Can you picture yourself in a world of five-star basketball recruits, turning into one of the many faces of a multi-billion dollar industry? And, in addition to your full ride scholarship, you get other benefits, too?
As a legal issue, that thought is safe in one’s imagination. But it’s a tug-of-war that U.S. District Judge Claudia Wilken is in the middle of with the NCAA.
In modern terms, figuring out whether student-athletes deserve paychecks of their own dates back to Ed O’Bannon vs. NCAA. This particular legal action focused on O’Bannon’s unhappiness in discovering that an EA Sports video game had used the former UCLA basketball player’s exact physical likeness and jersey without his consent.
As a result, O’Bannon — 14 years removed from UCLA at the time — demanded payment for being in the video game. And so, in a 2014 decision, O’Bannon received $15,000 from a $60 million settlement that involved countless others in the same situation.
Ten years later, the idea of paying student-athletes for appearances in more ways than O’Bannon’s is heating up. Chris Murphy, a senator from Connecticut, recently published Madness Inc., which details that, despite generating $14 billion in revenue across all sports, the NCAA isn’t rewarding its players properly — according to Senator Murphy.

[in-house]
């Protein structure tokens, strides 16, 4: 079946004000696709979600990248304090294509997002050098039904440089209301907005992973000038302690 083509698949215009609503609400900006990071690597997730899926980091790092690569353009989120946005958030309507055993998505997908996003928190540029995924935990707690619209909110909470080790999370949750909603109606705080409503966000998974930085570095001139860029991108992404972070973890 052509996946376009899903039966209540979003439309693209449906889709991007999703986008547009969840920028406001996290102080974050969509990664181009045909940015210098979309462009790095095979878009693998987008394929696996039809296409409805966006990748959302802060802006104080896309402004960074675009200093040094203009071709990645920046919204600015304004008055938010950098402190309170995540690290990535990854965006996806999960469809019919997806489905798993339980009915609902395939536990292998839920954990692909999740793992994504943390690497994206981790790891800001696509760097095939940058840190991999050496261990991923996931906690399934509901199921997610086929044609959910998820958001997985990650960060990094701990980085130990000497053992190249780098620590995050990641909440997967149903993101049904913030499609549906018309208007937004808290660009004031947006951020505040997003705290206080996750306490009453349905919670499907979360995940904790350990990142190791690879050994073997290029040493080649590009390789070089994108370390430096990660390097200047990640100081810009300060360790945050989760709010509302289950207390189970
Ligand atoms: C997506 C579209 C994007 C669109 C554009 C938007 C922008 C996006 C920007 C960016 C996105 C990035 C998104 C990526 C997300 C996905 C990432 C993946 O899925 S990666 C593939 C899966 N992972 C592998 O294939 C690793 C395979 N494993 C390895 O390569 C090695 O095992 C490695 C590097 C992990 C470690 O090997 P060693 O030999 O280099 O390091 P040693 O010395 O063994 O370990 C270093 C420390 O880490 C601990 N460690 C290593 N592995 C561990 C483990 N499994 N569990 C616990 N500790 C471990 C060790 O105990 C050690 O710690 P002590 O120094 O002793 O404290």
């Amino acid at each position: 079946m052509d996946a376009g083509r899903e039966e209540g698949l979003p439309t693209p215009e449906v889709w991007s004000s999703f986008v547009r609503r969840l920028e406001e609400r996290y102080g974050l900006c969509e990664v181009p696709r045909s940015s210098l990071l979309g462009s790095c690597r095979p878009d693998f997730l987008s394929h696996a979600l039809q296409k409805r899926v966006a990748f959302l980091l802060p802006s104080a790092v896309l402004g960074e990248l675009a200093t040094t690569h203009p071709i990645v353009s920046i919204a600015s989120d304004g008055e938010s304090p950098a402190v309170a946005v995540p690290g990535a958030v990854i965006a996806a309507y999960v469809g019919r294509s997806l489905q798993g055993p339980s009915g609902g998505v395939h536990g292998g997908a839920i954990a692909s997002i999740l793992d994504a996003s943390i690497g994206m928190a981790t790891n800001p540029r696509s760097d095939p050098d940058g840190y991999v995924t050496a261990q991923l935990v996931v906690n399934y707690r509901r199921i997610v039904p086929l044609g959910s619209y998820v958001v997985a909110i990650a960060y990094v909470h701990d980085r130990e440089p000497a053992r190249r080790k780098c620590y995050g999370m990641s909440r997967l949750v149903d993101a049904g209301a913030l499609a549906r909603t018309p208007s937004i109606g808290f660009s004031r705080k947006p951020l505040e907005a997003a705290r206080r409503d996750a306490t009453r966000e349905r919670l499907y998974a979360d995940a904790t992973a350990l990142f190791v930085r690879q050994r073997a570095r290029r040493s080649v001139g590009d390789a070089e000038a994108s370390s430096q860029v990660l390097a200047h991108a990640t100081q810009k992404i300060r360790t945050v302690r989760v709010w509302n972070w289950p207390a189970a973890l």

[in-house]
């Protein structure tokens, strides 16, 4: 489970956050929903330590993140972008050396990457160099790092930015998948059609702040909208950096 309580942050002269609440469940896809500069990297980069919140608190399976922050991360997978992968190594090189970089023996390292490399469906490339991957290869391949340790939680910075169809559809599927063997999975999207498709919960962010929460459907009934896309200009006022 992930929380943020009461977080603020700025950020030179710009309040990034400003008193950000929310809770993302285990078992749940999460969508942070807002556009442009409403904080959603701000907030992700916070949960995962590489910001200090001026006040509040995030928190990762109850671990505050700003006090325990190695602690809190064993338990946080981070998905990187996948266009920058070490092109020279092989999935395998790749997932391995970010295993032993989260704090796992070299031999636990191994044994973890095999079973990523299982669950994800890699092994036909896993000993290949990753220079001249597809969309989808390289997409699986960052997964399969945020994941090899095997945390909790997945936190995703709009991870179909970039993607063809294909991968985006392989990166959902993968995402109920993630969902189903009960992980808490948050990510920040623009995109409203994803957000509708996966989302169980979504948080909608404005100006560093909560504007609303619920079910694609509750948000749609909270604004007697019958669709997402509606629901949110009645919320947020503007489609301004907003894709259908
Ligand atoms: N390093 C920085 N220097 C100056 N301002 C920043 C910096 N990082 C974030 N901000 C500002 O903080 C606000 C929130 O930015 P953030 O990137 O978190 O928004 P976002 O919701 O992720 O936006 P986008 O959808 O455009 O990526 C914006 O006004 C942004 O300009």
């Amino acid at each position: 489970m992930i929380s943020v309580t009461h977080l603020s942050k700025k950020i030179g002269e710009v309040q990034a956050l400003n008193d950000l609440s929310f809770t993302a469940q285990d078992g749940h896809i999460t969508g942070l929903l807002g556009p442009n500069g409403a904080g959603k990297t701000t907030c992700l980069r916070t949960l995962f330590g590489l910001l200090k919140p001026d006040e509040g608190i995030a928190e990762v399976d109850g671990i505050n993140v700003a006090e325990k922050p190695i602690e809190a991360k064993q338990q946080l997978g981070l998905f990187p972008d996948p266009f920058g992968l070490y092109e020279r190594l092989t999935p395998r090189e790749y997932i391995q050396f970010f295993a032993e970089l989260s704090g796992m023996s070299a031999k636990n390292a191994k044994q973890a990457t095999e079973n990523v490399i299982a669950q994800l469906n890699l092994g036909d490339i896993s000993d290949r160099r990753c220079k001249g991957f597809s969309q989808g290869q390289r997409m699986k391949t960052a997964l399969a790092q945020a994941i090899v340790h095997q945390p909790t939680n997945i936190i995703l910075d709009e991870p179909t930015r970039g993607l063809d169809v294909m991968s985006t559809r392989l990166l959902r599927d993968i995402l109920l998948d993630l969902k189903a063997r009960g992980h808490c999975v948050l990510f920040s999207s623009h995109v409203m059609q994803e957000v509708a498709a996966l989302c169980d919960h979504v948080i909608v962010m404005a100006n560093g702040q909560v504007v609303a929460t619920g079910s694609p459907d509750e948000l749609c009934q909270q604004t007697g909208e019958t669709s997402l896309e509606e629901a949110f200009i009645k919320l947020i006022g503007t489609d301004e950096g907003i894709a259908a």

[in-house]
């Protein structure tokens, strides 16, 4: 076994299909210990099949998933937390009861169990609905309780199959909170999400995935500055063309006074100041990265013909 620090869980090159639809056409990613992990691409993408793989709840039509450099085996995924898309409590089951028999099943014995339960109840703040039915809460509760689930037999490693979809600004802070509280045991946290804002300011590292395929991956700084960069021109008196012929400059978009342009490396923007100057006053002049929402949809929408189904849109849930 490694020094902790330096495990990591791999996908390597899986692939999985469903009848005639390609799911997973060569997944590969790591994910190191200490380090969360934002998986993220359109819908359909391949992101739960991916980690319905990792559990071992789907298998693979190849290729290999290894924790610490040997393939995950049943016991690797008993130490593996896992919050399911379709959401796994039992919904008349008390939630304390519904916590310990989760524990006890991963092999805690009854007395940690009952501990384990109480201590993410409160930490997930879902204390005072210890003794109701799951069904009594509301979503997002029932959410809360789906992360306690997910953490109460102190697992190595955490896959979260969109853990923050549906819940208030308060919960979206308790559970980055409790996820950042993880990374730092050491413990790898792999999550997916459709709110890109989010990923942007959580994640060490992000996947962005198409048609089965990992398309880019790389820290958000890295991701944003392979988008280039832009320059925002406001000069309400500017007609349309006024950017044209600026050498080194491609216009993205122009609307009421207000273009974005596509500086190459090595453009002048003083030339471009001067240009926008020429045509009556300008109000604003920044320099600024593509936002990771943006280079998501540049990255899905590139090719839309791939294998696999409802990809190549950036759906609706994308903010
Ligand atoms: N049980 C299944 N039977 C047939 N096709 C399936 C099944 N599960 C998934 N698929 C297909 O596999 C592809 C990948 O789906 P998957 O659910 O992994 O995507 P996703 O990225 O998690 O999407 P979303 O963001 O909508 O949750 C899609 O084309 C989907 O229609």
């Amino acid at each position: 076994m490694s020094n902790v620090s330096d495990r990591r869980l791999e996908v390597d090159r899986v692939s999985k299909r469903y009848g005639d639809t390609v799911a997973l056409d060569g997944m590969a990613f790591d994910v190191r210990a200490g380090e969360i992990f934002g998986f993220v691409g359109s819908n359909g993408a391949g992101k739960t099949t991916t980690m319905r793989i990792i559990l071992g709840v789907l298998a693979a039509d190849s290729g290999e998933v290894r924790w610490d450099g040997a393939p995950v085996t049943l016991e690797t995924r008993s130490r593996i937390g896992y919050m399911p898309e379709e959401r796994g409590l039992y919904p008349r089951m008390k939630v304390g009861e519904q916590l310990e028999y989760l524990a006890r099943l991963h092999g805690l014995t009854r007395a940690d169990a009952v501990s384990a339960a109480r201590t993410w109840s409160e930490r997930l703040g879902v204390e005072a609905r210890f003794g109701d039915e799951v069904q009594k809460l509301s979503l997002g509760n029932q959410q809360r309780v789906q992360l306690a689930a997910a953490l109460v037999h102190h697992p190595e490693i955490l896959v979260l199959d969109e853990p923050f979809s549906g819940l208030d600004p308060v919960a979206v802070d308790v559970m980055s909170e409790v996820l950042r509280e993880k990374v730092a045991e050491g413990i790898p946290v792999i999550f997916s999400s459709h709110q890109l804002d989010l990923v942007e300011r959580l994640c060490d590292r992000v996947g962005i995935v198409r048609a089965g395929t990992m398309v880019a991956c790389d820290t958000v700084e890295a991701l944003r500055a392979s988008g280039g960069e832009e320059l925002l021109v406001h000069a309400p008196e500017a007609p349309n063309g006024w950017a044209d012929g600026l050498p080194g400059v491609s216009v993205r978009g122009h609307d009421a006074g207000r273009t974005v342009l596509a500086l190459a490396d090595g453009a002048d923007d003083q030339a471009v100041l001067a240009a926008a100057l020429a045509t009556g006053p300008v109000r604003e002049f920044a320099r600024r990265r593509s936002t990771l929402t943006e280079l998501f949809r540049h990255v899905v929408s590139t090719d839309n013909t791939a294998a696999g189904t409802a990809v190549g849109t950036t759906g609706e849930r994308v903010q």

Now, UConn women’s basketball coach Geno Auriemma is getting himself involved in the conversation, telling the Hartford Courant: “I think players should get paid.” Auriemma then pointed at “free education” and “an opportunity [for athletes] to build their brand” — as if he thinks players are already getting enough in return for playing sports at the collegiate level.
But how should Auriemma’s comments be interpreted given that he reportedly may fear his own players?
Where’s the line exactly? Do players deserve to be paid? If so, then how will they be paid and how will that amount be determined? If not, then what other publicity and legal actions, as in O’Bannon’s case, could the NCAA expect?
Support for paying student-athletes
Allen Sack, who played football at Notre Dame back in the 1960s, argues that student-athletes could use the extra money for good and not evil. If offered a $5,000 stipend, for example, Sack believes the funds would serve as a financial cushion and used towards something like graduate school or studying abroad.
In 2011, Taylor Branch presented a different narrative for The Atlantic. Branch, a figure in civil rights, went as far as calling the NCAA a “classic cartel” because of the millions of dollars that are pumped into television deals to cover college sports (mostly football), yet none of that money reaches the athletes.
Furthermore, LeBron James, who skipped playing college ball in lieu of starting in the NBA, voiced his opinion on the matter in his own HBO documentary, Student Athlete. In a separate incident, James called the NCAA corrupt for not sharing a piece of the pie with players, especially during peak times, like March Madness. His Lakers’ teammate, Lonzo Ball, also believes the NCAA is doing an injustice to its players: “Everybody’s getting paid, so you might as well make it legal.”
Argument against paying student-athletes